For being vegan and avoiding processed foods, I’m quickly discovering that my “healthy” diet is serioulsy lacking in nutrients. Things like calcium, iron, protein… you know, those little semi-significant things…

In my efforts to do something about my nutrient shortage and figure out a way to keep from feeling like I’m running on fumes and in need of a constant caffeine kick, I’m seeing a trend in everything I read… dark, leafy greens, dark, leafy greens and more dark, leafy greens.

I love spinach but there’s always something a little weird to me about the texture of it. It always feels a little gritty. It’s one thing to have gritty-feeling food when you’re on a picnic at the beach, but it’s an entirely different experience to be eating your veggies knowing that you’ve cleaned your food and it still feels funky.

Then, the other night, we had stuffed collard greens, and they were really good.  They were simply boiled, pretty tasty and not too bitter. Then I started finding even more recipes that I want to try with collards, still knowing they were nutritious but not really realizing they were the equivalent of the nutrient jackpot.

Fast forward to this morning, when googling something totally different brought up this information:

  • 1 cup of cooked collards has 357 g of Calcium. That’s nearly double the amount in Kale and second only to black strap molasses
  • More than 1000% the daily recommended value of Vitamin K (which is an anti-inflammatory and I’ve heard can help stop bruising… )
  • They help lower cholestrol. The reasoning is a little complex but essentially it gets rid of bile acids so that the liver has to use up the cholesterol that’s hanging around in order to produce more bile acid to help us digest food.
  • 5 grams of fiber per cup – which doesn’t sound like whole lot but that’s 85 percent of the RDA and only 200 calories. Compare that to, say, almonds where a 1 oz. serving (about 25 nuts) has 3 grams of fiber and 15 grams of fat. Not to knock almonds. They’re a regular feature in my diet, but that’s a whole lot of fat for the same amount of fiber.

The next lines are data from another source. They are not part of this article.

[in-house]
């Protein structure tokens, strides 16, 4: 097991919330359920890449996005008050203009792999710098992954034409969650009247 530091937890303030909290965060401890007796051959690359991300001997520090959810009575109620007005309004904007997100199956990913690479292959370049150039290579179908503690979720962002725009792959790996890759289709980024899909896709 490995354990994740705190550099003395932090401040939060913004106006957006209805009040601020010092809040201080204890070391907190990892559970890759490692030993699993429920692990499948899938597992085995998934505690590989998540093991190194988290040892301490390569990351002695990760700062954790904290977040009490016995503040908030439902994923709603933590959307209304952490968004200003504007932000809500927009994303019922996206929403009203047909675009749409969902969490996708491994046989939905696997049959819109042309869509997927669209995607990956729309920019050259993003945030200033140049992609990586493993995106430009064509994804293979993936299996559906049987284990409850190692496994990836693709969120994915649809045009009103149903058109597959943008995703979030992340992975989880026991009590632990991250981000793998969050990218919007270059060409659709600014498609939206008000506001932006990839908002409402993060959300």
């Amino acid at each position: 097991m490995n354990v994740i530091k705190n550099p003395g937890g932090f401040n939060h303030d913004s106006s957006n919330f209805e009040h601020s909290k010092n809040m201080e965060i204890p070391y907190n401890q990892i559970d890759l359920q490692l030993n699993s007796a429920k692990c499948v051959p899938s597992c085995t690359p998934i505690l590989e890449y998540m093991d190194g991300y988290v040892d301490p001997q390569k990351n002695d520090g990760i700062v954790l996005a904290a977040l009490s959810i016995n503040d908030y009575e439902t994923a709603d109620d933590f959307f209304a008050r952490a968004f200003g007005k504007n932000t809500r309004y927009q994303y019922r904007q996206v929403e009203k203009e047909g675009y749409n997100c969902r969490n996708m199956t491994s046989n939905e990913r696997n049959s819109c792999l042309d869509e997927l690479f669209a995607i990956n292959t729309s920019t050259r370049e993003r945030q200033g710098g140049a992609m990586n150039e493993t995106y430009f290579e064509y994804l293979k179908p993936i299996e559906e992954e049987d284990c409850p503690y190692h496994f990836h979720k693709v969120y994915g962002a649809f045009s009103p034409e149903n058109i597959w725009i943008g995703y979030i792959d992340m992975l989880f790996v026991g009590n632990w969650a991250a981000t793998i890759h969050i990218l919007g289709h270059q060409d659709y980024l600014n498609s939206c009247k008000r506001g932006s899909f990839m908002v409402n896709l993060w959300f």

• It’s also high on the Vitamin c, Folate, and iron scales.

I discovered some really good ideas on Pinterest, like just using it in place of a flour wrap for veggies and hummus.

Since I’ve been totally craving falafel lately, yesterday I made baked falafel and wrapped it with cucumbers, tomatoes, sprouts and a tahini-lemon dressing. It was really, really good!!

I think this is going to be tonight’s attempt… thank you, Whole Foods recipes ….

 

     Indian Spiced Garbanzos and Greens

 

Ingredients

1/2 cup low-sodium vegetable broth
1 medium yellow onion, chopped
2 cloves garlic, finely chopped
1 teaspoon grated fresh ginger
1 jalapeño pepper, seeded and finely chopped
1 teaspoon curry powder
1/2 teaspoon garam masala
1 (15-ounce) can no-salt-added diced tomatoes
2 (15-ounces each) cans no-salt-added garbanzo beans, rinsed and drained
1 bunch collard greens, stems removed and leaves thinly sliced
1/4 cup chopped fresh cilantro leaves (optional)
1 tablespoon fresh lemon juice

Method

Heat broth to a simmer in a large, high-sided skillet over medium-high heat. Add onion, garlic, ginger and jalapeño and cook until onion is tender and translucent, 5 to 6 minutes, stirring occasionally. Stir in curry and garam masala and cook 1 minute. Add tomatoes, garbanzos and 1 cup water and bring to a simmer. Reduce heat to medium and simmer 15 minutes. Stir in collards, cover and cook 10 minutes more, stirring occasionally, until greens are tender. Stir in cilantro and lemon juice and serve.

Sounds tasty and easy. I’ll let ya know!

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